Archive for February, 2015

ImageA meticulously restored 1906 Victorian Transitional Bungalow, located in the Wuest tract of Alhambra, was recently honored with Alhambra Preservation Group’s 2014 Katherine Hildreth Memorial Heritage Home Award. In presenting the award, APG President Christine Olson remarked that in the three years since purchasing the home, its owner has done an extraordinary job of restoration, preparing this historic gem for another century of functional use.

This impressive home is located near the former Red Car line that carried passengers along Huntington Drive, to and from the business center in downtown Los Angeles. In 1906, the original owners, Fred and Emma Shuttleworth, purchased an unimproved lot from Samuel Wuest. Fred Shuttleworth, a Freemason, hired his fellow lodge member George W. May to build a five-room cottage for his family. Sixteen years later, in 1922, the Shuttleworths had a small guest house constructed at the rear of the property. It, too, was a one-story bungalow, which closely matched the style of the original home. As a rental unit, the additional income helped to ensure a comfortable retirement for the elderly owners.

The Shuttleworth home was designed as a Craftsman bungalow, incorporating elements of the earlier Victorian style in its window treatments and interior details, such as the Birdseye maple woodwork, dentil moldings, high ceilings and tall windows. The Craftsman style is characterized by the rustic texture of building materials, including shingles and redwood siding; a low-pitched roof with exposed rafter tails; and a covered front porch supported by substantial posts. There are two large bay windows – one in the front parlor, and another in the dining room. Most of the original double-hung windows are still present, featuring a distinctive diamond pattern in the upper section.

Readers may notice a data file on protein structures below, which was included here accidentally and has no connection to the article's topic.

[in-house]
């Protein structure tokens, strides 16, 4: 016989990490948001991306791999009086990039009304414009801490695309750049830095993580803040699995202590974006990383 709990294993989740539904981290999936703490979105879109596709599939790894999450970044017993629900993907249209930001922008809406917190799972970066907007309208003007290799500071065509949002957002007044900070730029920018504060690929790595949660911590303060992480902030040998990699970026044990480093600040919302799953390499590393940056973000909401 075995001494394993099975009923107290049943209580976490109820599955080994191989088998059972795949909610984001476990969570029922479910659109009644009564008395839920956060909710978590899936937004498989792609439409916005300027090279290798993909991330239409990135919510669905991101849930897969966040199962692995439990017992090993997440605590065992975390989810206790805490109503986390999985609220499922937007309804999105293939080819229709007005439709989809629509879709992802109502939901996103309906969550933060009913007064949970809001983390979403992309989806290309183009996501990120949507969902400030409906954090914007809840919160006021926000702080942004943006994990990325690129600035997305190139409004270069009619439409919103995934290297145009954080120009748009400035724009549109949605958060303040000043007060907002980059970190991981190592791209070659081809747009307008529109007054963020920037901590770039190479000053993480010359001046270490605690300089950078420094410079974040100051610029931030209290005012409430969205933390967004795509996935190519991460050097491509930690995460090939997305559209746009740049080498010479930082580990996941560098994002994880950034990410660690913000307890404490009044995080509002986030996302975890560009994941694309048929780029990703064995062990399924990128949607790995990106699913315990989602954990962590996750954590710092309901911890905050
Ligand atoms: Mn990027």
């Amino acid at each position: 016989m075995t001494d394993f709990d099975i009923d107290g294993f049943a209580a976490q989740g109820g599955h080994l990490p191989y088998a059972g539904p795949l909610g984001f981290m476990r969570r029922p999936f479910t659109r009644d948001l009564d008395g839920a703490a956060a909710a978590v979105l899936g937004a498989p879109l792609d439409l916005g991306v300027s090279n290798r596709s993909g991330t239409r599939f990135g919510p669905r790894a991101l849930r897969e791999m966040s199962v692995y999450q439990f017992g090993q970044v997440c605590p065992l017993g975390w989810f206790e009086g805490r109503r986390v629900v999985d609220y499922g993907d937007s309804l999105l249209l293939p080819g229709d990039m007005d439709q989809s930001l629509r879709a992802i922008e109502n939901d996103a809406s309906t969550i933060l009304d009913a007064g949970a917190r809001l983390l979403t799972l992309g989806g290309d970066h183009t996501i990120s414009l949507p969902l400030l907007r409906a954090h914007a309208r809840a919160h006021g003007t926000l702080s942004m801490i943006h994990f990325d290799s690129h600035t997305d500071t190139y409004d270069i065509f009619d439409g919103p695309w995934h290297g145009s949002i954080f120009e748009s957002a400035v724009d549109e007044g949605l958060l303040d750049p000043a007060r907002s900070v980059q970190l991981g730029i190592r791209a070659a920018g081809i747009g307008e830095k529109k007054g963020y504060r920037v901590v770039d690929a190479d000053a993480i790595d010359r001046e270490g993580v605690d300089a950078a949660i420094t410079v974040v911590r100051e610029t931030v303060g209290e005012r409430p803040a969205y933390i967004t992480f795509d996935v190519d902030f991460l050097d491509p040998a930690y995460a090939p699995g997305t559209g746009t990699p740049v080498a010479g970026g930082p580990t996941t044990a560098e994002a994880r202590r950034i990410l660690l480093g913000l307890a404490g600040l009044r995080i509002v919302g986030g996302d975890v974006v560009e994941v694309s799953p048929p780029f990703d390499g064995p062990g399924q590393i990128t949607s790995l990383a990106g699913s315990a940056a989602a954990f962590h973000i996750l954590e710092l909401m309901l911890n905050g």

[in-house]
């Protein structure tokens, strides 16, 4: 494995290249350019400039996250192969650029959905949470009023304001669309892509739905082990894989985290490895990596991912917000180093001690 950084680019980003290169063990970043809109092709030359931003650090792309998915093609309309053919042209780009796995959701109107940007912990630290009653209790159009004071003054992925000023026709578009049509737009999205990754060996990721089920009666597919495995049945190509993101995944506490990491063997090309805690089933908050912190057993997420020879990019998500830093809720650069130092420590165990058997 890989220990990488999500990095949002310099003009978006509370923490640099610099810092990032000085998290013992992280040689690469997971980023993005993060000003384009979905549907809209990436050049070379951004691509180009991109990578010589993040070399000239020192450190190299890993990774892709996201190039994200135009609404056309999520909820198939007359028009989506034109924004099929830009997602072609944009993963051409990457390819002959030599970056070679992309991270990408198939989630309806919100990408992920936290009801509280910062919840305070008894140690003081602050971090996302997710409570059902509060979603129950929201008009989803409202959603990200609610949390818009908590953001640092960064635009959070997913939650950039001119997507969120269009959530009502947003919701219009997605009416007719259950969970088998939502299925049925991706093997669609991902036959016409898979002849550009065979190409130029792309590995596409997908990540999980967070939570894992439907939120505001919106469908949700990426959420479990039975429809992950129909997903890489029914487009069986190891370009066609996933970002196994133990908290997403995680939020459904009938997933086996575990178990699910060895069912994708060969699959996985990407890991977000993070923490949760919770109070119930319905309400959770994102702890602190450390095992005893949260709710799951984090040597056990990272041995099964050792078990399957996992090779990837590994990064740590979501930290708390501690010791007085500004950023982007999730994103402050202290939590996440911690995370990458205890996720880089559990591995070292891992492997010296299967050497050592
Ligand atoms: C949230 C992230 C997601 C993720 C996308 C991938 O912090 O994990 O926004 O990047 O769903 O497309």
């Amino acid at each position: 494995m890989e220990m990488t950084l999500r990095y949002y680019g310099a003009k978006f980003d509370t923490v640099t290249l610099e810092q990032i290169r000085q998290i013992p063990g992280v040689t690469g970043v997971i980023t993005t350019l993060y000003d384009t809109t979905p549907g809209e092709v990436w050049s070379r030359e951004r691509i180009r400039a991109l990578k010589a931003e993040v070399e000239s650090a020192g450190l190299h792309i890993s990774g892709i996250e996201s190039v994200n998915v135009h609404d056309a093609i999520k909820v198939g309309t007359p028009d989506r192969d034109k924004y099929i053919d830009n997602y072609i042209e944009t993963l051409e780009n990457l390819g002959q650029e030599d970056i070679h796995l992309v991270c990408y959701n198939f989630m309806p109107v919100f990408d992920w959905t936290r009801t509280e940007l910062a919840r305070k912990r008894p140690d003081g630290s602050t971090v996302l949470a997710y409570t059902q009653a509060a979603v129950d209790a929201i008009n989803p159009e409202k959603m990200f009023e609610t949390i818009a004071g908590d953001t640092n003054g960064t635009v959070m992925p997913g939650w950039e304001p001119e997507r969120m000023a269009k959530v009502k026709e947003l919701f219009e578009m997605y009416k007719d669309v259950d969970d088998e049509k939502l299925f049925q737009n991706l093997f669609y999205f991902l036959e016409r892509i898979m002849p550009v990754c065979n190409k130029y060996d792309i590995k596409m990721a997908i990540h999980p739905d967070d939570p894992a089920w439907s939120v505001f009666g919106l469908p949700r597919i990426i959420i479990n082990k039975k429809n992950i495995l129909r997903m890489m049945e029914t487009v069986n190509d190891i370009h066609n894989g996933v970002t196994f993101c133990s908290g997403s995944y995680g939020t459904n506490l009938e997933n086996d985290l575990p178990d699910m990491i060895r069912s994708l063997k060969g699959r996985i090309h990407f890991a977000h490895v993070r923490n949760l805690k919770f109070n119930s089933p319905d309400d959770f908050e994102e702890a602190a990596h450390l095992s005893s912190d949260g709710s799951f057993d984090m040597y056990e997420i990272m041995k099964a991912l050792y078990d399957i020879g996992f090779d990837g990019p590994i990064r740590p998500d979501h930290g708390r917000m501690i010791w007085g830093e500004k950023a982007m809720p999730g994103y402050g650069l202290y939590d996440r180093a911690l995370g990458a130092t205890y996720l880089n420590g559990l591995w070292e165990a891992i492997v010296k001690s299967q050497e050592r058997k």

When the current owner first saw the home in 2011, she fell in love with its expansive dining room, which features a small Victorian fireplace and mantle, flanked by turned maple columns and detailed scrollwork. In restoration, instead of replacing the too-worn-to-be-refinished hardwood flooring with a less-expensive laminate material, the owner special-ordered maple floorboards to match the original. The beautiful grain of the new hardwood maple floors lends an elegant quality to the 108-year-old home.

Helping to transform the social dynamic on the street by creating a sense of neighborliness and community spirit, the owner installed a Little Free Library in her front yard, constructed from salvaged fencing material. This is the first such library to be officially registered in Alhambra. Even as this home celebrates its history and its place in the local community, its environmentally conscious upgrades (including solar panels and an electric vehicle charging station) position it solidly in the twenty-first century.

This is the last in a series of articles featuring the 2014 Heritage Home Award-winning residences.

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Replacement.WindowsIs your house too cold in the winter and too hot in the summer? Do you often feel air leaking in around your windows or under your doors? Are you interested in planting drought-tolerant blossoms this spring like California Poppies to conserve water? Are you curious about the steps you can take to simultaneously create a more energy efficient home, save planet Earth and save money?

If you answered “yes” to any of those questions, then Alhambra Preservation Group’s upcoming evening seminar entitled Energy Efficiency and Historic Homes is for you!

Join us at 7:00 p.m. on Wednesday, March 18, 2015 in Reese Hall at the Alhambra Civic Center Library, located at 101 South First Street, Alhambra, for presentations by a panel of energy experts including Lisa Novick of the Theodore Payne Foundation, Scott Campbell of Window Restoration and Repair and Dan Thomsen of Building Doctors. Issues such as financial incentives, preservation challenges facing historic homes, and real-world examples will be addressed, followed by a question and answer session for each speaker. Light refreshments will also be served at this event.

“From Arts and Crafts to Spanish Colonial Revival, Alhambra’s historic architectural styles and their characteristics embodied energy efficiency when they were designed a century ago,” states Christine Olson, President of Alhambra Preservation Group. “This seminar will help residents unlock the energy efficient design-elements built into their historic homes and discover new tips for making their home energy-ready for the next 100 years.”

To RSVP for this event, please e-mail info@alhambrapreservation.org or call (626) 755-3467.

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